“Redemptive justice” is the idea that punishment must teach the offender something, or else it doesn’t work. It’s why I’m against torture and capital punishment: you’re just not in a position to correct your behavior when you’re being harmed, and especially not when you’re dead.
That is why I can’t wrap my head around a loving god who consigns nonbelievers to a fate of burning for eternity.
That’s not to say I don’t believe there’s a hell (although that belief is shaky at best). Yes, it’s a critical part of the “Christian package,” so my best answer is simply “I don’t know,” because honestly? I don’t like thinking about it. But it’s a, um, heated subject (forgive me), so I can’t afford to be neutral about it.
I don’t think God would force anyone to spend eternity with him if they don’t want to. But I’m not convinced that hell is a literal place of fire and brimstone, either. That conviction, too, is shaky, but I’m not alone in considering it. I’ve done thorough research over the last several months, with help from Gregory Boyd, Jon Sweeney, Benjamin Corey, and my Jewish annotated editions of the Old and New Testament (which I highly recommend).
I purposely selected a mix of conservative, progressive, and scholarly sources to avoid confirmation bias. With a topic like this, it would be easy to only seek out sources that are likely to confirm what I want to be true, but I’m too intellectually honest to be satisfied with that. I want the truth, no matter how disturbing it might be.
But after all that studying, I’m nowhere close to a definitive answer. I’ll be studying for the rest of my life and might not come to an answer, unless God himself shares it with me (unlikely). The best I can offer are educated guesses.
This is what we know about Gehenna, the hell that Jesus talks about: it refers to a garbage dump outside of Jerusalem, where pagans performed human sacrifices (hence the reference of “weeping and gnashing of teeth”). But more pertinent is the fact that eternal suffering isn’t mentioned anywhere in the Old Testament. Instead, we get references to annihilation: ceasing to exist, being snuffed out. That’s a fate reserved for the truly wicked and unrepentant. So at what point in history did this literal pit of fire come to be? Sin comes into the picture in the first book of the Bible, so it would have to have always been there. But the Hebrew Scriptures never mention it.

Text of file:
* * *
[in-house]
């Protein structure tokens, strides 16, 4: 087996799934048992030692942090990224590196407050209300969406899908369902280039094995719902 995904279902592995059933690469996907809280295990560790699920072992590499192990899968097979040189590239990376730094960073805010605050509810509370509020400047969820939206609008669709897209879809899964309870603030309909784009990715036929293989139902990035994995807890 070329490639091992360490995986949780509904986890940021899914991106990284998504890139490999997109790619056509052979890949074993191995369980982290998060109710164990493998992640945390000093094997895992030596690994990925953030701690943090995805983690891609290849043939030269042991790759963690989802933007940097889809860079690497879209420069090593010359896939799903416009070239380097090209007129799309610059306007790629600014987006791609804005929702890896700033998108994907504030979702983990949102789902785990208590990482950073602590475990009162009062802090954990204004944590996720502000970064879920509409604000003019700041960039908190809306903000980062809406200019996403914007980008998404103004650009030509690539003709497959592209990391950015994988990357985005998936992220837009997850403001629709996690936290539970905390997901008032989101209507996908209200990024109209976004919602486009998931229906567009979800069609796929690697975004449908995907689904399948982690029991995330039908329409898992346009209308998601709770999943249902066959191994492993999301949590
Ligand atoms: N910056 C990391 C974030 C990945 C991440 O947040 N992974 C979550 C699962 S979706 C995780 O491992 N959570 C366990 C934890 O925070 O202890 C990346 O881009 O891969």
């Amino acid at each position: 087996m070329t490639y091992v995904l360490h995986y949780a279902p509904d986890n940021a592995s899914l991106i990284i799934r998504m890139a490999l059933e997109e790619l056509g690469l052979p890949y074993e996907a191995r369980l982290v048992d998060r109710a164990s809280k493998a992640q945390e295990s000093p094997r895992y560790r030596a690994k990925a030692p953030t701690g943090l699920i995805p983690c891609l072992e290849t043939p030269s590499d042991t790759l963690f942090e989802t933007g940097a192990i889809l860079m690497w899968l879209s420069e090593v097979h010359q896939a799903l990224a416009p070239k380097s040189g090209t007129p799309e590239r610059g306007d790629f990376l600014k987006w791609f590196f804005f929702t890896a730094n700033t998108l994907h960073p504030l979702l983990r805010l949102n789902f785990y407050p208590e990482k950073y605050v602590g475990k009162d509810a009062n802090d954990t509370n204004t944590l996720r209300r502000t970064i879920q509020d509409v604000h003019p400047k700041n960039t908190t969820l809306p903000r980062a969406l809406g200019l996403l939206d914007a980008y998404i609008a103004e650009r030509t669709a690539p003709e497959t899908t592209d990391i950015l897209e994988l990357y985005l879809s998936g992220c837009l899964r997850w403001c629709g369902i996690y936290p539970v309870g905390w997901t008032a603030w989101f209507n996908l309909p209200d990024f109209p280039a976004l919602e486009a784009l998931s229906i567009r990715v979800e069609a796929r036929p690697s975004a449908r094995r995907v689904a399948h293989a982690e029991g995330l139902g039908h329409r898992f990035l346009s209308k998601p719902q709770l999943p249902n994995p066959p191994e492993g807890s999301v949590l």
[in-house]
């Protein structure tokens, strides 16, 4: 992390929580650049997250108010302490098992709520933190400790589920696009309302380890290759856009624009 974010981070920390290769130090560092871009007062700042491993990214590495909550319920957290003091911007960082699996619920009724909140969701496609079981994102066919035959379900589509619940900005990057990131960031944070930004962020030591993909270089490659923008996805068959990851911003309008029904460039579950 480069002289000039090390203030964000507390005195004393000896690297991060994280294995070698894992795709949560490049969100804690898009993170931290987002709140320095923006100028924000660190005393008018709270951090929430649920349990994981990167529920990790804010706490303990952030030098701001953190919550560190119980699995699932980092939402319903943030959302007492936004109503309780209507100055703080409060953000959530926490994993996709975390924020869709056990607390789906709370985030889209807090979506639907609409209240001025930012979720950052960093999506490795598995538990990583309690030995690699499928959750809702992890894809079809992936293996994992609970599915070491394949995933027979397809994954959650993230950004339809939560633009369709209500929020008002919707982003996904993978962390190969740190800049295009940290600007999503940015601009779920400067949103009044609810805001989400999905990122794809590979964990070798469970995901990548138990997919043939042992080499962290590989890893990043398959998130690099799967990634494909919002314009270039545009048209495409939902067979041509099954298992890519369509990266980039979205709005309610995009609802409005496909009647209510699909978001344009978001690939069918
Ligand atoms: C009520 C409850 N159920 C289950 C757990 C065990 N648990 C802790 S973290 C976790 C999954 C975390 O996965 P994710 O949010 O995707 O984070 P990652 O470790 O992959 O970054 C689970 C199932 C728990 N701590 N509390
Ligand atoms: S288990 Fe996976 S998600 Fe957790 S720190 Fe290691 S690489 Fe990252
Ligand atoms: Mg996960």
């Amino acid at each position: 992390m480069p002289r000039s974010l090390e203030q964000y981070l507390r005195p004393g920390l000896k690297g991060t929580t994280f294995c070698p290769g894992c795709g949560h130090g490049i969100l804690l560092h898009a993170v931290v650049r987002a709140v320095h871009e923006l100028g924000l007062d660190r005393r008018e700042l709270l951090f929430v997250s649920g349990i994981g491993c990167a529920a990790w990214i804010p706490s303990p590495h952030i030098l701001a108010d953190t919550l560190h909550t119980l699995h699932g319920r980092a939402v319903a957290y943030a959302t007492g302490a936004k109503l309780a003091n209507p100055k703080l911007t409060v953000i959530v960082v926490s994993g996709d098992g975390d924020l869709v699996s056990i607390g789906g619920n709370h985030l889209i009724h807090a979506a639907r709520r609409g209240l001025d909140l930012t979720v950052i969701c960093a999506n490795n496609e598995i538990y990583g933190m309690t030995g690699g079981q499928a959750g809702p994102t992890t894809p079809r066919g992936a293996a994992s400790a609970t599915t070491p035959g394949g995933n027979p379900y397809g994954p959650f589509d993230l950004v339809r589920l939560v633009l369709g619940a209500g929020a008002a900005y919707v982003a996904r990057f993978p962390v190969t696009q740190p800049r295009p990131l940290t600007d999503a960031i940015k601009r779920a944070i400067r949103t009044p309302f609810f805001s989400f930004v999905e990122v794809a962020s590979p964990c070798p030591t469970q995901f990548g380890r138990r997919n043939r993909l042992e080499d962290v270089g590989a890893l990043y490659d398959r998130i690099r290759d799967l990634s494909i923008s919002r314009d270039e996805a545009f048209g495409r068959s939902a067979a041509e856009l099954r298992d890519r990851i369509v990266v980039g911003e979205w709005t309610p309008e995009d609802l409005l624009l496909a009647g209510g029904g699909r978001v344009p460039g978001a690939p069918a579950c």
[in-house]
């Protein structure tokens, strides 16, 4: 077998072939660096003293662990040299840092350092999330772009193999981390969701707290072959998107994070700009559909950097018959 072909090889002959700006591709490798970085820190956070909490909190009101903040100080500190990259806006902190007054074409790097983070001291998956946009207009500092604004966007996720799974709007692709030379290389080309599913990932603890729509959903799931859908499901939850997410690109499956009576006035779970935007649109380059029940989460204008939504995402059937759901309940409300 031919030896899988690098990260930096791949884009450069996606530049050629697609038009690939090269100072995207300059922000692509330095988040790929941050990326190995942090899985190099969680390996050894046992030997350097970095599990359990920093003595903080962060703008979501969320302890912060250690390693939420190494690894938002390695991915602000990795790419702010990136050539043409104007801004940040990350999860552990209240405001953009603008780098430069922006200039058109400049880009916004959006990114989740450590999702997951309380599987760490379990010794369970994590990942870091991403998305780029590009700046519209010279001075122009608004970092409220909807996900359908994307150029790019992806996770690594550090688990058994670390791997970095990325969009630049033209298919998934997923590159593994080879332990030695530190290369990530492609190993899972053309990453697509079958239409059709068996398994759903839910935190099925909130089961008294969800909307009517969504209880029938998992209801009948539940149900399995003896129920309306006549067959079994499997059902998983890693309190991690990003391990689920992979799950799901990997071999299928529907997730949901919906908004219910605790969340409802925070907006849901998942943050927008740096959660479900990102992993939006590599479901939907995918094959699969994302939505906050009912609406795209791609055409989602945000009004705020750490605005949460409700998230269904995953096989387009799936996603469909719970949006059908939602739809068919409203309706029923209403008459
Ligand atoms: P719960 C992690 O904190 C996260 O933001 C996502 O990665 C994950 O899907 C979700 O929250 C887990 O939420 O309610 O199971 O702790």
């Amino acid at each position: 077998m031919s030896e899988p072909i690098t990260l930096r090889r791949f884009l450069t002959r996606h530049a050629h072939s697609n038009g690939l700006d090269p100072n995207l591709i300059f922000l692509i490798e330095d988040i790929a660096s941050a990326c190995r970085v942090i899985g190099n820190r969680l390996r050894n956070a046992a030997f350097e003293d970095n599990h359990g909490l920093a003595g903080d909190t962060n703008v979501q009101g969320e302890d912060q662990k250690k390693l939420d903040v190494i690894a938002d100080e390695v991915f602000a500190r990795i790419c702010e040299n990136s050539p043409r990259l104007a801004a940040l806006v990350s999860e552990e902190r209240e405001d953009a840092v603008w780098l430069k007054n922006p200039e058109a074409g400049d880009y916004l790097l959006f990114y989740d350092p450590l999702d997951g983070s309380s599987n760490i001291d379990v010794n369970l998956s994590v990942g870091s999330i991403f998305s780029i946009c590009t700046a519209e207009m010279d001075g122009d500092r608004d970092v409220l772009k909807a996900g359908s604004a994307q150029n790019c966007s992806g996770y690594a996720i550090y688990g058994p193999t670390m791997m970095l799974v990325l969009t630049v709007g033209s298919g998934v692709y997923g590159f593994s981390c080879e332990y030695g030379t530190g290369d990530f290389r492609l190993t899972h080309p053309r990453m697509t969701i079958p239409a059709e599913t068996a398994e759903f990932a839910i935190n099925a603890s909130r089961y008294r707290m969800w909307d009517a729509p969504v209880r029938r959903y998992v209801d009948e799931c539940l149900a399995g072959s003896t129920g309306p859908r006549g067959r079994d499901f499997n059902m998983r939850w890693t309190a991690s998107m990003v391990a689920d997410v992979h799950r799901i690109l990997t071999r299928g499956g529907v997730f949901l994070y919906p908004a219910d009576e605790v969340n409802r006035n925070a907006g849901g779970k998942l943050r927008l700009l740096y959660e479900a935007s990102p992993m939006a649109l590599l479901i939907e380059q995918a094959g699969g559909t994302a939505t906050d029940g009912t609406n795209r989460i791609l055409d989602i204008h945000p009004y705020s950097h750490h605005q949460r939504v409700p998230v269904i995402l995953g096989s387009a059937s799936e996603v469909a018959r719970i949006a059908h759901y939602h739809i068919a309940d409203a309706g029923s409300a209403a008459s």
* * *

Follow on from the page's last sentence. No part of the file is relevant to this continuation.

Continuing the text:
Those are logical appeals to a different definition of hell, but my biggest concern is the justice angle. Punishment, by definition, is corrective. Our justice system only implements life sentences or the death penalty when criminals are deemed too dangerous to be released back into society. With eternal life, there’s certainly ample time to be corrected and restored. So you’d think.
Blogger Benjamin Corey really put a dent in my thinking when he wrote a post about the Jordanian pilot who was burned alive by ISIS. Most of the world was appropriately horrified by this extreme barbaric act. But how many of those horrified people also believe in a god who permits that sentence to nonbelievers? Presumably, the pilot was a Muslim, and traditional Christianity would say he deserved that fate.
I believe we are sinners, but I just can’t believe that level of suffering is what we all deserve. When the Bible talks about “deserving hell,” I lean toward the idea that we don’t deserve God’s presence when our inclination is to choose sin instead. Isn’t that ultimately what hell is – separation from God?
Perhaps attempting to define “separation from God” is missing the point; I’m sure all Christians can agree that this separation is not a good thing. But using hell as a scare tactic to gain converts isn’t a good thing, either, when it so horribly contradicts the idea that “Perfect love casts out all fear” (1 John 4:18). During the Spanish Inquisition, thousands of Jews chose conversion over burning at the stake, and I don’t blame them one bit. But how genuine were these conversions, really?
I have to believe that a God of love has better ways of drawing people to him. That has to be my final answer, no matter what: that God is love, that God is just, and (to quote Jon Hollingsworth) if his grace is as big as people say it is, then we have good reason to be optimistic about eternity.